I had also had an unusual encounter with one of my patients sometime before this. During one of my consultations with her, she suddenly took my hands and held them tight. She looked me straight in the eye and said to me, you will leave this practice and this place. She told me she was clairvoyant, she said don’t worry about it, it will be for a good reason and it will be the right decision. I was quite taken aback as my plans at that time were for a long commitment to the practice and I had a large mortgage to pay. I have to say being very practical I wouldn’t have been that open minded about her claims. I didn’t say much and just finished the consultation as I would have done normally. Maybe in some way she gave me permission to let go and put myself and my family first when I needed to. I do sometimes wonder how she is. She did say good bye at our last meeting before I left with an ‘I told you so’ look that said it all, it was quite special. 

Why did you call it the Soap Kitchen? Such an innovative name. 

We were playing with words one evening and as there was no other such business in the UK at the time had a pretty much free reign with choosing the name. We thought The Soap Kitchen portrayed the message that making soap was something that could be easily done in the kitchen using basic utensils. My husband designed the logo with a ladle to reinforce the brand and the message. It isn’t a difficult craft and in a way is akin to baking, it is crucial to have the right ingredients weighed and measured and follow a recipe. Natural soap making is our core product but we now supply ingredients to make all sorts of toiletries and beauty products. Bath bombs are particularly popular and easy to make but we have also expanded to provide candle making supplies as our fragrances and essential oils are suitable for both. 

Was it tough for you in the beginning, juggling family with a new business and a high powered career.

It was really tough at the beginning when we first moved. To start with foot and mouth hit the area soon after we moved to North Devon which had a devastating effect on the local community. We had decided that we weren’t going to use a childminder as we had in the south east so we juggled childcare as well as work. I ended up working more weekends than ever before doing markets and craft stalls which was enjoyable but not that profitable. I also had to establish myself as a locum GP in surgeries that didn’t know me. I was finding that local GP surgeries demanded me being on call which was something I had hoped I had left behind, the most stressful part of the job. Locum work was not as well paid as it had been in the south east so I helped set up a locum group to address this issue. I met some lovely locum GP colleagues who were very supportive. I was offered two part time GP jobs but it meant a commitment to a partnership again so I declined however tempting the income was.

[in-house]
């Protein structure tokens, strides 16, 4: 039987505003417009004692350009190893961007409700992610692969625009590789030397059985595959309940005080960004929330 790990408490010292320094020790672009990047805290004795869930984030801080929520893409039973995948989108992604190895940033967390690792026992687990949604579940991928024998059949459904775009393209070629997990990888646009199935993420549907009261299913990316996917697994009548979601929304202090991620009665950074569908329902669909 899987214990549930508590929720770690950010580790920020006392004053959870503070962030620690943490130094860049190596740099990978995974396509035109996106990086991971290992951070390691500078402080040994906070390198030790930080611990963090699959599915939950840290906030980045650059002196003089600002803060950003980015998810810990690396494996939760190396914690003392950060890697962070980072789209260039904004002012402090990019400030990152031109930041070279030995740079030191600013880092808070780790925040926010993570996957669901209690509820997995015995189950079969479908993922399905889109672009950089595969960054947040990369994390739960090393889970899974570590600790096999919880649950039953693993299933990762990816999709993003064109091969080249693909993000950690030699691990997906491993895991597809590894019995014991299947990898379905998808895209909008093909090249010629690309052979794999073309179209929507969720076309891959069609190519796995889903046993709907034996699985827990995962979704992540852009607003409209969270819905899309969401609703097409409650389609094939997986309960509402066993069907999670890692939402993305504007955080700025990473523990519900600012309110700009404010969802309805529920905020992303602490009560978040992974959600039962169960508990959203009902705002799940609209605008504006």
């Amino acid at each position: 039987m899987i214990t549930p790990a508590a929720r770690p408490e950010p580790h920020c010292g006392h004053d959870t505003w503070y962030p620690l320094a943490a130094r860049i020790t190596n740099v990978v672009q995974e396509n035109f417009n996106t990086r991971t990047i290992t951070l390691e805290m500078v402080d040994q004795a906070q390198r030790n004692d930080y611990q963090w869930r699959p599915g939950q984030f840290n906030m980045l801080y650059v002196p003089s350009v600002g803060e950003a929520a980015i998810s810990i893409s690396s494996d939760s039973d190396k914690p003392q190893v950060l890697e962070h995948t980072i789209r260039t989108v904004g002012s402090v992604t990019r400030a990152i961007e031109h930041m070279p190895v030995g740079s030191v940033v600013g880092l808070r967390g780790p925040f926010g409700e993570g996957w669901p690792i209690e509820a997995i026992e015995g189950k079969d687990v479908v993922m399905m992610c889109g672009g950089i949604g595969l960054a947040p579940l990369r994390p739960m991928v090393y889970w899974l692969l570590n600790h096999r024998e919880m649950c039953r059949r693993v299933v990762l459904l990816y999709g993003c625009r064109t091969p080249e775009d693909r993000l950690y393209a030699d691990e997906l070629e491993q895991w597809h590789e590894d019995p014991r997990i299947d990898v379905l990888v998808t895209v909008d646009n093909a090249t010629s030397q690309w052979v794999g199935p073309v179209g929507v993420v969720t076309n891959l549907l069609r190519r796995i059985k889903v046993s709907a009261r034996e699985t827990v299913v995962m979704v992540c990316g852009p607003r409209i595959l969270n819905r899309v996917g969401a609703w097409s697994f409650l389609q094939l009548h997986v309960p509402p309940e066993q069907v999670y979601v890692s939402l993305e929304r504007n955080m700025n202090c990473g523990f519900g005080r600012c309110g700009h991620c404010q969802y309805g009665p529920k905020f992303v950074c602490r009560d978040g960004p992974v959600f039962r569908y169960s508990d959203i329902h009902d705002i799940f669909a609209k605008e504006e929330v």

I decided to get myself trained to do occupational health assessments so that I could have more flexibility in my medical work. We were lucky in that my parents in law live in the area too and enjoyed having my youngest daughter who was still pre-school to help out. She had a lovely time, going to the beach most weeks with them and exploring the area. 

Did you have a vision for the business, and did you ever imagine it would grow into such a successful business. 

There was never a long term plan for the business and I think if someone told us then how much we would grow I would have thought they were joking. I would have fallen off my chair I think. I had some experience of running a business as GP partnerships are self- employed businesses and employ their own ancillary staff with the responsibility that entails. These skills have been very helpful as we have taken on more and more employees over the years as we have grown. 

In more recent years with the support of our staff we have been able to go to international trade events for the cosmetic industry and have been overwhelmed by the reception we have received as we are now well established and a known brand. 

Do you think it is you and your husband’s passion for the Soap Kitchen that has driven it, and do you need that commitment for a creative industry to thrive.